A week from the 60-year milestone, Ferentz isn't contemplating retirement.

"I'd like to stay as long as my health is good," Ferentz said. "At some point, maybe I'll start thinking about that stuff."

Ferentz said the will to win still resides in the new football offices northwest of Kinnick Stadium. Complacency has not set in.

"The point I want to make, just so everyone knows, is we're hardly happy with the way things ended up (in 2014)," Ferentz said. "It seems like it's been portrayed that way. That's not the case."

Ferentz is confident the program is headed in a positive direction. He says that knowing it's the same bottom-line profession it was when he took over in 1999.

"The reality is it's all about winning if you want to be secure in your job," Ferentz said. "That's what it comes down to. You've got to find balance in there as a coach. Otherwise they're moving you on for a prettier face."

Hawkeye columnist Rick Brown is a 10-time Iowa Sportswriter of the Year. Follow him on Twitter: @ByRickBrown.


The climate around the program: "We don't hear even a fraction of what's out there, apparently. But when I go to events, or even bump into people I haven't seen in awhile, and they come up and say, 'Hey, we're still with you,' it's like, 'Boy, is it that bad out there?' Which I guess it is."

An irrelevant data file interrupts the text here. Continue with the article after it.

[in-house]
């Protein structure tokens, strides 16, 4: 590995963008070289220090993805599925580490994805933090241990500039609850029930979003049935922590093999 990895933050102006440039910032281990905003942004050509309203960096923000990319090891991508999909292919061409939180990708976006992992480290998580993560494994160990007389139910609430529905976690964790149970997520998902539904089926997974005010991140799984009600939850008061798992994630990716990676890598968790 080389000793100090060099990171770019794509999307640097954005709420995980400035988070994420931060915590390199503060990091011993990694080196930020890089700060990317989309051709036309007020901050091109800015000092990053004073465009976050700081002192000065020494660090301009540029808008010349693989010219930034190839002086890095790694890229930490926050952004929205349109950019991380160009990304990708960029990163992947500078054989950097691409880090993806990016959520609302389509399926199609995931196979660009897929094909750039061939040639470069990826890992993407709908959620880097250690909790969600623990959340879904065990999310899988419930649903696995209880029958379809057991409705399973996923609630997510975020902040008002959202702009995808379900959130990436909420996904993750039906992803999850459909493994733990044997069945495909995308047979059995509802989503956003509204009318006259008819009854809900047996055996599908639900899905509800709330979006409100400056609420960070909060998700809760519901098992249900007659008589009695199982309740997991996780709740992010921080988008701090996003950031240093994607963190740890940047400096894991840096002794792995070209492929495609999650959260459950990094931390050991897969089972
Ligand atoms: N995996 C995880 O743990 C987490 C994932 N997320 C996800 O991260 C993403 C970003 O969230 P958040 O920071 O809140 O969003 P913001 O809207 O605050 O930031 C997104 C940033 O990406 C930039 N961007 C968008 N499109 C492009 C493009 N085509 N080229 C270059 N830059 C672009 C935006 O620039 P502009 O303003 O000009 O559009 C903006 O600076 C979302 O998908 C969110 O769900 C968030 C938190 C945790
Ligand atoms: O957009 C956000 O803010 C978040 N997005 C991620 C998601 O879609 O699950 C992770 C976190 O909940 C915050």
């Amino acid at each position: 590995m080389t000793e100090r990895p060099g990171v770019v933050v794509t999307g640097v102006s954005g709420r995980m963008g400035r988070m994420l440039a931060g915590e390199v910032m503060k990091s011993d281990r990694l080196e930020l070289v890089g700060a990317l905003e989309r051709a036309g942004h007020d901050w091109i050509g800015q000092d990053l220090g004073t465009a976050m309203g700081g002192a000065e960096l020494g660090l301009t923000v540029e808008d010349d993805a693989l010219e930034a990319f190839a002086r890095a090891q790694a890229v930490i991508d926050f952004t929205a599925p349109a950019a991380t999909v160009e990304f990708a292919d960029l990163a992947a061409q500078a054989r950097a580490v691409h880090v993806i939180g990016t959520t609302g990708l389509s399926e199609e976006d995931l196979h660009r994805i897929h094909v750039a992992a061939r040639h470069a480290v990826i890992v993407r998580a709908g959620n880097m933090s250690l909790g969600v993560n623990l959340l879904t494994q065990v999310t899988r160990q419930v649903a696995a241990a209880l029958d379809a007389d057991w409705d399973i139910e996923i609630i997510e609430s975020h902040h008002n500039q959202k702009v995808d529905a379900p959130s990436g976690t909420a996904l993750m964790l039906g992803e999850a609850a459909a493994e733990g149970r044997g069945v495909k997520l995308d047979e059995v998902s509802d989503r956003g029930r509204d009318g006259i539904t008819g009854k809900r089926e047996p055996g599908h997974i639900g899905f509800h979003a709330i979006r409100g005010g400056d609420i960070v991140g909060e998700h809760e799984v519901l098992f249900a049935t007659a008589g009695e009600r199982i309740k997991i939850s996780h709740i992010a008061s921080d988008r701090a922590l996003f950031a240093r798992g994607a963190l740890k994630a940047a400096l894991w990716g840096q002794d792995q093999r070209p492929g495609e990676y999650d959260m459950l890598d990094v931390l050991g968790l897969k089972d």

Paying the price for his previous success: "If you look at our program from a historical perspective, just took some time to do that, if anybody would do that, I think it puts things in perspective. The bottom line is we have a chance to win every year. That is our goal. And if we're not as successful as we'd like to be, yeah, it's disappointing."

Ignoring the buzz around the program: "In all fairness to equal representation, when things are going really well I try to be immune to that as well. Whether (the buzz) is really high or really low, that can take you away from what you're supposed to be doing. When we came back from the Orange Bowl (end of 2009 season) we were all heroes. You need to be focused on today and what's going to happen tomorrow, not yesterday. And to worry about what negativity may or may not be out there is really kind of counterproductive to us putting a good team out there (in 2015)."